[SciPy-User] Generalized least square on large dataset

josef.pktd@gmai... josef.pktd@gmai...
Thu Mar 8 10:58:42 CST 2012


On Thu, Mar 8, 2012 at 11:31 AM, Nathaniel Smith <njs@pobox.com> wrote:
> On Thu, Mar 8, 2012 at 4:09 PM, Peter Cimermančič
> <peter.cimermancic@gmail.com> wrote:
>>>
>>>
>>> I agree with Josef, the first thing that comes to mind is controlling
>>> for spatial effects (which happens in various fields; ecology folks
>>> worry about this a lot too).
>>>
>>> In this case, though, I think you may need to think more carefully
>>> about whether your similarity measure is really appropriate. If your
>>> matrix is uninvertible, then IIUC that means you think that you
>>> effectively have less than 1000 distinct genomes -- some of your
>>> genomes are "so similar" to other ones that they can be predicted
>>> *exactly*.
>>
>> That's exactly true - some of the bacteria are almost identical (I'll try
>> filtering those and see if it changes anything).
>
> You aren't just telling the computer that they're almost identical --
> that would be fine, the model would just mostly-but-not-entirely
> ignore the near-duplicates. You're telling the computer that they are
> exactly identical and you had no reason to even collect the data
> because you knew ahead of time exactly what it would be. This is the
> sort of thing that really confuses statistical programs :-).
>
>>> In terms of the underlying probabilistic model: you have some
>>> population of bacteria genomes, and you picked 1000 of them to study.
>>> Each genome you picked has some length, and it also has a number of
>>> genes. The number of genes is determined probabilistically by taking
>>> some linear function of the length, and then adding some Gaussian
>>> noise. Your goal is to figure out what that linear function looks
>>> like.
>>>
>>> In OLS, we assume that each of those Gaussian noise terms is IID. In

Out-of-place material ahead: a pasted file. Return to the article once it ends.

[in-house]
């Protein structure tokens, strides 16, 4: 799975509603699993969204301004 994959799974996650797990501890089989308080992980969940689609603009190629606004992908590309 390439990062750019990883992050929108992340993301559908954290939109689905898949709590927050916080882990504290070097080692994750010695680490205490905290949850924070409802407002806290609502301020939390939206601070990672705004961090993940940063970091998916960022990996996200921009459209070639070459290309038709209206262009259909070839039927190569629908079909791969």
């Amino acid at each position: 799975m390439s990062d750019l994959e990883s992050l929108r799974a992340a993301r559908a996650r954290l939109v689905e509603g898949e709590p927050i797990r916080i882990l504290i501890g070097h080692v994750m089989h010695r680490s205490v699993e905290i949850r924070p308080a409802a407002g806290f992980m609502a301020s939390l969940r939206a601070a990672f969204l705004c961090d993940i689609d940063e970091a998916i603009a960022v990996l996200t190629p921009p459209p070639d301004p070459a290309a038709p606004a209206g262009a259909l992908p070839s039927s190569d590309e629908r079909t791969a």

>>> GLS, we assume that they're correlated. The way to think about this is
>>> that we take 1000 uncorrelated IID gaussian samples, let's call this
>>> vector "g", and then we mix them together by multiplying by a matrix
>>> chol(V), chol(V)*g. (cholV) is the cholesky decomposition; it's
>>> triangular, and chol(V)*chol(V)' = V.) So the noise added to each
>>> measurement is a mixture of these underlying IID gaussian terms, and
>>> bacteria that are more similar have noise terms that overlap more.
>>>
>>
>> I'm also unable to calculate chol of my V matrix, because it doesn't appear
>> to be a positive definite. Any suggestion here?
>
> Singular matrices can't be positive definite, by definition. They can
> be positive semi-definite. (The analogy is numbers -- a number that is
> zero cannot be greater than zero, by definition. But it can be >=
> zero.) Any well-defined covariance matrix is necessarily positive
> semi-definite. If your covariance matrix isn't positive semi-definite,
> then that's like claiming that you have three random variables where A
> and B have a correlation of 0.99, and B and C have a correlation of
> 0.99, but A and C are uncorrelated. That's impossible. ([[1, 0.99, 0],
> [0.99, 1, 0.99], [0, 0.99, 1]] is not a positive-definite matrix.)
>
> Singular, positive semi-definite matrices do *have* Cholesky
> decompositions, but your average off-the-shelf Cholesky routine can't
> compute them. (Again by analogy -- in theory you can compute the
> square root of zero, but in practice you can't reliably with floating
> point, because your "zero" may turn out to actually be represented as
> "-2.2e-16" or something, and an off-the-shelf square root routine will
> blow up on this because it looks negative.) You can look around for a
> "rank-revealing Cholesky", perhaps.

I would use SVD or eigenvalue decomposition to get the transformation
matrix. With reduced rank and dropping zero eigenvalues, I think, the
transformation will just drop some observations that are redundant.

Or for normal equations, use X pinv(V) X beta = X pinv(V) y    which
uses SVD inside and requires less work writing the code.

I'm reasonably sure that I have seen the pinv used this way before.

That still leaves going from similarity matrix to covariance matrix.

Josef

>
> Anyway, the question is whether your matrix is positive semi-definite.
> If it is, then this is all expected, and your problem is just that you
> need to fix your covariances to be more realistic, as discussed. If it
> isn't, then you don't even have a covariance matrix, and again you
> need to figure out how to get one :-). You can check for positive
> (semi-)definiteness by looking at the eigenvalues -- they should be
> all >= 0 for semi-definite, > 0 for definite.
>
> The easiest way to manufacture a positive-definite matrix on command
> is to take a non-singular matrix A and compute A'A.
>
> HTH,
> - N
> _______________________________________________
> SciPy-User mailing list
> SciPy-User@scipy.org
> http://mail.scipy.org/mailman/listinfo/scipy-user


More information about the SciPy-User mailing list